I have been thinking about, revisiting a fascinating book I read a few years ago—it’s Alexandra Horowitz's ON LOOKING, ELEVEN WALKS WITH EXPERT EYES—her account of walking through familiar territory with someone who has the studied ability to see what is usually passed by unnoticed.
In one of the first chapters, she takes a walk in her own Manhattan neighborhood with geologist Sidney Horenstein who spent forty years working for the American Museum of Natural History coordinating environmental outings. What she learns on this walk radically changed the way I now look and think about my own urban San Francisco neighborhood. Before this enlightening chapter, I thought of the city with all of its man-made structures and miles of asphalt as, well, not exactly natural. But listen to what Horenstein has to say about that—
"…there are only two things on earth: minerals and biomass [plants and animals]. Everything that we have got here has to be natural to begin with—so asphalt is one of those things."
It’s just rocks, sand, and 'sticky stuff,' essentially pure and even recycled.
All right. That's good to know. In fact, it makes me happy knowing that.
The author goes on to talk about how the geology of a place is not just what is under us, but also what surrounds us: how we are actually "inside the geology of the city." That each stone, cement, composite, or brick building is really a big rocky outcropping, each patch of green a grassy plain with scattered trees. She reminds us that each building began with naturally occurring materials-- either forged of stone or hewed from a once living tree—that has been merely recombined into something for our needs and purposes.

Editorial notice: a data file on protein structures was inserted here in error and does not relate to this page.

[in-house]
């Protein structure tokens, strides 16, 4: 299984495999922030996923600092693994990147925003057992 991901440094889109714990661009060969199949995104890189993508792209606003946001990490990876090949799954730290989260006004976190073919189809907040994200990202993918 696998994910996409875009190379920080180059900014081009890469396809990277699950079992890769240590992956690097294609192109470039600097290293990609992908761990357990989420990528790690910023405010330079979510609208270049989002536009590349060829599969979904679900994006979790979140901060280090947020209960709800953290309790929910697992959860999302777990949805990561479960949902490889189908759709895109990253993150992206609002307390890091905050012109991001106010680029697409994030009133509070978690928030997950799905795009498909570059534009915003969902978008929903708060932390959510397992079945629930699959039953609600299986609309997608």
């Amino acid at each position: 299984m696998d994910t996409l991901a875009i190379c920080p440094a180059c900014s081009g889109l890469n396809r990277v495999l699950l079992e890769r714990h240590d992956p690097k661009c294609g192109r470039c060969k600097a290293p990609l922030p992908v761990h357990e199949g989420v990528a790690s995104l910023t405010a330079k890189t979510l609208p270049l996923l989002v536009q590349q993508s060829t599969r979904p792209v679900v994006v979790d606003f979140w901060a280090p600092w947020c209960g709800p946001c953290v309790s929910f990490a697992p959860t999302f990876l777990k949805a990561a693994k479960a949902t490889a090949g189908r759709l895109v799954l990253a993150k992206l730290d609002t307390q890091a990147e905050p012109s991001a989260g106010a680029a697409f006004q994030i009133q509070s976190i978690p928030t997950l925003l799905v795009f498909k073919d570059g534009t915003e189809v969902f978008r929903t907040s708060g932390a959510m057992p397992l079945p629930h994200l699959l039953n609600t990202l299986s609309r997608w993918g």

I love that concept.
I love the idea that the city is a natural composite of tree and stone—the buildings take in water, are warmed by the sun, are slowly carved away by the steady force of wind, the slough of water and the passing of time. Nature, it seems, sculpts the city just as it does the side of a mountain. In the city, moss covers stone, ivy breaks away brick, sun and rain and snow transforms the color and texture of wood.
My own neighborhood, Russian Hill, is built on a bed of graywackle (a kind of sandstone) and shale with erupted trappean rocks (basalt, greenstone, amygdaloid and dolomite) and serpentine. My house, built out of redwood, sits on a high outcropping of serpentine, which holds it upright when the San Andreas fault slips and the earth shakes.
I have always loved picking up stones as I wander. I often have a pocket full if them, and when asked what someone can bring me from their travels, I always request a stone. To me, somehow, each holds the essence of place. I have a stone from the Egyptian desert, one from a small village in India, some from Chile, Peru, and Bolivia, from a number of beaches in Mexico and California, from the Raging River in Issaquah, Deer Lake in Eastern Washington, Flathead Lake and Glacier Park in Montana. Just to name a few. My house is full of stones—they sit on shelves, keep doors open and grind herbs.
I was in Portland some years ago visiting colleges with my youngest daughter. I picked up the purse I'd been carrying for a week and complained that it was so heavy, it felt like it was full of rocks. (thinking it was probably just a lot of loose change). When I dug into the bottom to clean out the coins, guess what I found? A half a dozen egg-sized rocks I'd picked up on a walk in Spokane the week before! I transferred them from my purse to my suitcase and felt much lighter for it. Until I found the perfect stone on the Reed campus...
So what does this have to do with writing? Hmmm…Let’s go back to asphalt—recycled stones, sand and sticky stuff. The essence of place, the passing of time and the sticky stuff of human emotions—that sounds a lot the basics of a novel to me.
Take Good Care,